Williams is quite experienced, having started 23 of the Longhorns’ last 26 matches, and he played in every game as a true freshman. Despite a crowded Texas secondary, he managed to become quite possibly the best out of the three major corners that are all in this 2011 NFL Draft class, including Curtis Brown and Chykie Brown.
If you’re looking for a pure zone corner, Williams is your man. He has great height at 6’1, and his speed and athleticism is more than adequate to compete against NFL wide receivers. He has a fluid, low back pedal and quick hips when changing direction. He does a nice job of fighting for the football and making a play on it in the air, usually finding a way to knock it down. He does a nice job of turning and looking back for the ball (look and lean), and has solid hands. Williams’ instincts are quite impressive as well, as he doesn’t get caught staring in the backfield, and can diagnose plays with ease. He has had above average production, and is a punishing blitzing corner off the edge.
Williams will need to improve in press coverage and his overall abilities in man. While he has all of the abilities you look for, sometimes he will have mental lapses and is sometimes susceptible to the double move. He gets caught out of position at times when covering quicker corners. He has good speed, but not exceptional, and will be better in covering the bigger, slower receivers. He needs to improve on his open field tackling, and learn to break down. Sometimes he struggles to disengage from blockers as well, and could afford to add five to seven pounds.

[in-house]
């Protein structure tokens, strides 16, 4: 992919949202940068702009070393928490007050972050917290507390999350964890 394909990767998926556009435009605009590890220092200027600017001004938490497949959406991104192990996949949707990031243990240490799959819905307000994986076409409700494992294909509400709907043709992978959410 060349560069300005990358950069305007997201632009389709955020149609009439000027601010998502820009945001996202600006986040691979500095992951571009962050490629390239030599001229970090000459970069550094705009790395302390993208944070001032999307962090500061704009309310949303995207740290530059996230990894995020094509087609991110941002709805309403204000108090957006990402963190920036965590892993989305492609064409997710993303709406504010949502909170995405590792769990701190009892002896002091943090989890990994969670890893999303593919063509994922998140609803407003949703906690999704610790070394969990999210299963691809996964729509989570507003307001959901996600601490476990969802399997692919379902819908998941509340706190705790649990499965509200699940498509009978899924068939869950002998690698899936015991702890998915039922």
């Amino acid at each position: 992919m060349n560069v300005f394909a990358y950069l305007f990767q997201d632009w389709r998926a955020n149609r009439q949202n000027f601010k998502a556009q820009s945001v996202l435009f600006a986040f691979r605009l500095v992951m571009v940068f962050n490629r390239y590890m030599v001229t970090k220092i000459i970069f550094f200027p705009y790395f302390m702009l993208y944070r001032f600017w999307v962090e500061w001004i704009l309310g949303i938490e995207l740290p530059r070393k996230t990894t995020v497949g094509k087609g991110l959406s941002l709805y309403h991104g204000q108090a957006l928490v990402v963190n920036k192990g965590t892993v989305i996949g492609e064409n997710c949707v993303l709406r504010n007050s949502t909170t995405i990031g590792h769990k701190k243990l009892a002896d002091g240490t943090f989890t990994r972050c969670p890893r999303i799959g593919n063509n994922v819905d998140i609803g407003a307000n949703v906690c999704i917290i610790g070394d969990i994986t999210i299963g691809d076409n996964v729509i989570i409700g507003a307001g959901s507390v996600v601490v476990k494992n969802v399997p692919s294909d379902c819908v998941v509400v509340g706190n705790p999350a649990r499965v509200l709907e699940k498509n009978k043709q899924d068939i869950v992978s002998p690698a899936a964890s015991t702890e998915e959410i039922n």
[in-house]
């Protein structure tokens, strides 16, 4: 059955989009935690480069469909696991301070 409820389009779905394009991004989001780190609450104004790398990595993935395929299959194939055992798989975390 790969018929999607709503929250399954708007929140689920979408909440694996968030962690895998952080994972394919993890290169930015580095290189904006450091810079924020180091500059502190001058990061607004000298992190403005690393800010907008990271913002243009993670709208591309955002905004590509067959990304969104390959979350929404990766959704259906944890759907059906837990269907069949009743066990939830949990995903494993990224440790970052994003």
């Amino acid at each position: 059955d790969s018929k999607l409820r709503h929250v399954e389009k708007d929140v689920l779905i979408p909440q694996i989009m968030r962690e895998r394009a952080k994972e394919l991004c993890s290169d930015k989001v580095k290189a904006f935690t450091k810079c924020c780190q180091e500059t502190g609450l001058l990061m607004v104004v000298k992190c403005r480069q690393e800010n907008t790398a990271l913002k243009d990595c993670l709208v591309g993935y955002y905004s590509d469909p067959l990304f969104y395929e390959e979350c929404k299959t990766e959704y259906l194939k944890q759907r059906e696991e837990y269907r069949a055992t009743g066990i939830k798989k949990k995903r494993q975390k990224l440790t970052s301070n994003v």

Williams is a fringe first round player, and is a Top 20 player in many other drafts. He very well could sneak into the bottom of the first, as many corners do because it is such a prime position. The Bears will likely be one of the first teams to take a hard look at him with pick 29, and Pittsburgh will struggle to pass on him with the 31st pick in the 2011 NFL Draft. I still look for him to fall no later than pick 47 with the St. Louis Rams, who really could use a top notch corner and overall help in the secondary.